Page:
For decades, New York City's enormous reservoirs have been off-limits to all but a few dedicated anglers in rowboats. But when cautious city water officials decided to let kayaks and canoes onto the Cannonsville in 2008, the program proved that clean water and boaters could coexist happily. Since then, slowly but surely, the reservoirs have been opening up.
The latest in a series of recent moves to open the city's west-of-Hudson reservoirs to recreation is a new program to allow guided tours, announced by the New York City Department of Environmental Protection last week.
The program allows outdoor guides who are already certified by the state to apply to the city for permission to lead tours on city land and reservoirs. The New York State guide certification program, run by the Department of Environmental Conservation, requires guides to be certified in first aid, CPR and water rescue, and to take a state exam. Guides will not have to pay an additional fee to the NYC DEP to operate on city land.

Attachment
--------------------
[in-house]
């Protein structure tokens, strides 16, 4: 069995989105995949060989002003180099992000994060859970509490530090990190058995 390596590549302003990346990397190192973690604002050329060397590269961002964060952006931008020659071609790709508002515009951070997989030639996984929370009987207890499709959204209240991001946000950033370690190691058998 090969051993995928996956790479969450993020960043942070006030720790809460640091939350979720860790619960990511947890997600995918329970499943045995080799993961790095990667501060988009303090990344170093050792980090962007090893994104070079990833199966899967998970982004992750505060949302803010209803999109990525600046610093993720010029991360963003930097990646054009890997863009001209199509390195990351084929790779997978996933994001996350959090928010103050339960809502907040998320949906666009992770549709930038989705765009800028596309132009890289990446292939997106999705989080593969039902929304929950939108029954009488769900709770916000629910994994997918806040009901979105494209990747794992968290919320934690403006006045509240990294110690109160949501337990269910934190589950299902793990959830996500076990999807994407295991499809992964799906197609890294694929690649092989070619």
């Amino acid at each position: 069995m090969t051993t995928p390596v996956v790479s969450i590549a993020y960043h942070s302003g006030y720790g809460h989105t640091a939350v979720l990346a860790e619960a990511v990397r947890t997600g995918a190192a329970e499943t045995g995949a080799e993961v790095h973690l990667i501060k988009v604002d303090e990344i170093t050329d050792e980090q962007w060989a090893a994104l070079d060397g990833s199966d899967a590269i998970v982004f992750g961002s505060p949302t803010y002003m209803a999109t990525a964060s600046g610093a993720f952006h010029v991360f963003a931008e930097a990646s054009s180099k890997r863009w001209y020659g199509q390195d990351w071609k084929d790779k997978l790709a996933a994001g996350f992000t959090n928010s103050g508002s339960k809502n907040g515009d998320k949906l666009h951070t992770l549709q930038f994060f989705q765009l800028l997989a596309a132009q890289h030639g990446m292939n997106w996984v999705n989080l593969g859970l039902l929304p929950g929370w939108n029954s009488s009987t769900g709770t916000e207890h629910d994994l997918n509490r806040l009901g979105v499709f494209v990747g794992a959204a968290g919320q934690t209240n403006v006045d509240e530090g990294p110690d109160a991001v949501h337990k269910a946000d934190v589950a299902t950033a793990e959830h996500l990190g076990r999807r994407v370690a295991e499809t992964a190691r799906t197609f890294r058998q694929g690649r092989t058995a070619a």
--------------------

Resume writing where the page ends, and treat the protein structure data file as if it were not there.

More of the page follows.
According to a list of guides on the DEC's website, there are about 150 certified outdoor guides in the five counties of New York City's west-of-Hudson watershed: Delaware, Greene, Schoharie, Sullivan and Ulster.
The DEP also recently decided to allow commercial boat rental companies to store their boats at racks on the reservoirs -- a welcome development for boat companies, whose boats will not have to be steam-cleaned before every use if they stay at the reservoir full-time.
Four of the city's six west-of-Hudson reservoirs are open to recreational non-motorized boating: The Cannonsville, Neversink, Pepacton and Schoharie. On the Cannonsville, anglers are also allowed to use electric trolling motors, in a pilot program that may be expanded to other reservoirs if it proves successful.
Outdoor guides who want to apply to the DEP for permission to lead tours on city land and reservoirs can call the agency at (800) 575-LAND.